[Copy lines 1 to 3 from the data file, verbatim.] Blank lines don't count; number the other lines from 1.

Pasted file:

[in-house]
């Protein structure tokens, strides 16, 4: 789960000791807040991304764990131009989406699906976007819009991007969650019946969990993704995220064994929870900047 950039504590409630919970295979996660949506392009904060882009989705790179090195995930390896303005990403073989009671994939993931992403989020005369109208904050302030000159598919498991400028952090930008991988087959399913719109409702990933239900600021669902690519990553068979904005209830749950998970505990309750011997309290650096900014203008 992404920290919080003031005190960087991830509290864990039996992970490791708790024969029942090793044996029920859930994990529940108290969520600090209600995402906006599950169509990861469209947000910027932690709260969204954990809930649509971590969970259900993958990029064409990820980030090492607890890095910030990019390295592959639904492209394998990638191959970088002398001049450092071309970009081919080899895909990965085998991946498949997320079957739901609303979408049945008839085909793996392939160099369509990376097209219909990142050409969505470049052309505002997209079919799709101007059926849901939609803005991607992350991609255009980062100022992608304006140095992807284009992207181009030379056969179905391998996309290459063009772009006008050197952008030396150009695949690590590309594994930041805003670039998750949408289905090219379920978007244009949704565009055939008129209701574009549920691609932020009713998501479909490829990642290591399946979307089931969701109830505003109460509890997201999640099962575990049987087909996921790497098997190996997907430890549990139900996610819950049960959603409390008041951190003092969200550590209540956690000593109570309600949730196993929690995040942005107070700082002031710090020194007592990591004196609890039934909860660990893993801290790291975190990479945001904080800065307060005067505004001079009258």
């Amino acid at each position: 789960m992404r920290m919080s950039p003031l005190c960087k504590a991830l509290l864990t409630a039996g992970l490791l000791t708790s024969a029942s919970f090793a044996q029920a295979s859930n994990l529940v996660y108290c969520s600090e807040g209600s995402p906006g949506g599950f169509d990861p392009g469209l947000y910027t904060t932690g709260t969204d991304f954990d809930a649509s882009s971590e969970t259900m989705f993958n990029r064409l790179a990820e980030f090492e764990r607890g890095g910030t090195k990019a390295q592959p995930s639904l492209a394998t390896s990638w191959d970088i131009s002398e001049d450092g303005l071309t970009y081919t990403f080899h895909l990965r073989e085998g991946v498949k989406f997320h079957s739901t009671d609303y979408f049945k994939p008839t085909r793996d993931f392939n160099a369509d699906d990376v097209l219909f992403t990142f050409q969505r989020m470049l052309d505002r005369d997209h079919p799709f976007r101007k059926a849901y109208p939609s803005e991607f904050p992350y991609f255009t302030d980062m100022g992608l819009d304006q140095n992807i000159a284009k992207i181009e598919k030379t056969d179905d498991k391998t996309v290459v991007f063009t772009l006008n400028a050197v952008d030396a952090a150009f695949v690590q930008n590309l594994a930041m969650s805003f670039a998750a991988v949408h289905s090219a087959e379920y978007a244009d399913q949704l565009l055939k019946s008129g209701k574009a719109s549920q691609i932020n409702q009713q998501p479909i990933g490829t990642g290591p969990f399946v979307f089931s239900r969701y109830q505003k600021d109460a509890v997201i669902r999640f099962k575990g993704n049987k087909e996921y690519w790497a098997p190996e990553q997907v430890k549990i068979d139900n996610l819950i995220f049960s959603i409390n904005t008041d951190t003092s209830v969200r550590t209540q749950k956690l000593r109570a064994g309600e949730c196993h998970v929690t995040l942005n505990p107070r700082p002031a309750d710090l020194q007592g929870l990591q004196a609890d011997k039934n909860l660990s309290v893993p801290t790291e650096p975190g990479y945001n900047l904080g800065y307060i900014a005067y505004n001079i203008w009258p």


[in-house]
């Protein structure tokens, strides 16, 4: 789960000791807040991304764990131009989406699906976007819009991007969650019946969990993704995220064994929870900047 950039504590409630919970295979996660949506392009904060882009989705790179090195995930390896303005990403073989009671994939993931992403989020005369109208904050302030000159598919498991400028952090930008991988087959399913719109409702990933239900600021669902690519990553068979904005209830749950998970505990309750011997309290650096900014203008 992404920290919080003031005190960087991830509290864990039996992970490791708790024969029942090793044996029920859930994990529940108290969520600090209600995402906006599950169509990861469209947000910027932690709260969204954990809930649509971590969970259900993958990029064409990820980030090492607890890095910030990019390295592959639904492209394998990638191959970088002398001049450092071309970009081919080899895909990965085998991946498949997320079957739901609303979408049945008839085909793996392939160099369509990376097209219909990142050409969505470049052309505002997209079919799709101007059926849901939609803005991607992350991609255009980062100022992608304006140095992807284009992207181009030379056969179905391998996309290459063009772009006008050197952008030396150009695949690590590309594994930041805003670039998750949408289905090219379920978007244009949704565009055939008129209701574009549920691609932020009713998501479909490829990642290591399946979307089931969701109830505003109460509890997201999640099962575990049987087909996921790497098997190996997907430890549990139900996610819950049960959603409390008041951190003092969200550590209540956690000593109570309600949730196993929690995040942005107070700082002031710090020194007592990591004196609890039934909860660990893993801290790291975190990479945001904080800065307060005067505004001079009258």
């Amino acid at each position: 789960m992404r920290m919080s950039p003031l005190c960087k504590a991830l509290l864990t409630a039996g992970l490791l000791t708790s024969a029942s919970f090793a044996q029920a295979s859930n994990l529940v996660y108290c969520s600090e807040g209600s995402p906006g949506g599950f169509d990861p392009g469209l947000y910027t904060t932690g709260t969204d991304f954990d809930a649509s882009s971590e969970t259900m989705f993958n990029r064409l790179a990820e980030f090492e764990r607890g890095g910030t090195k990019a390295q592959p995930s639904l492209a394998t390896s990638w191959d970088i131009s002398e001049d450092g303005l071309t970009y081919t990403f080899h895909l990965r073989e085998g991946v498949k989406f997320h079957s739901t009671d609303y979408f049945k994939p008839t085909r793996d993931f392939n160099a369509d699906d990376v097209l219909f992403t990142f050409q969505r989020m470049l052309d505002r005369d997209h079919p799709f976007r101007k059926a849901y109208p939609s803005e991607f904050p992350y991609f255009t302030d980062m100022g992608l819009d304006q140095n992807i000159a284009k992207i181009e598919k030379t056969d179905d498991k391998t996309v290459v991007f063009t772009l006008n400028a050197v952008d030396a952090a150009f695949v690590q930008n590309l594994a930041m969650s805003f670039a998750a991988v949408h289905s090219a087959e379920y978007a244009d399913q949704l565009l055939k019946s008129g209701k574009a719109s549920q691609i932020n409702q009713q998501p479909i990933g490829t990642g290591p969990f399946v979307f089931s239900r969701y109830q505003k600021d109460a509890v997201i669902r999640f099962k575990g993704n049987k087909e996921y690519w790497a098997p190996e990553q997907v430890k549990i068979d139900n996610l819950i995220f049960s959603i409390n904005t008041d951190t003092s209830v969200r550590t209540q749950k956690l000593r109570a064994g309600e949730c196993h998970v929690t995040l942005n505990p107070r700082p002031a309750d710090l020194q007592g929870l990591q004196a609890d011997k039934n909860l660990s309290v893993p801290t790291e650096p975190g990479y945001n900047l904080g800065y307060i900014a005067y505004n001079i203008w009258p």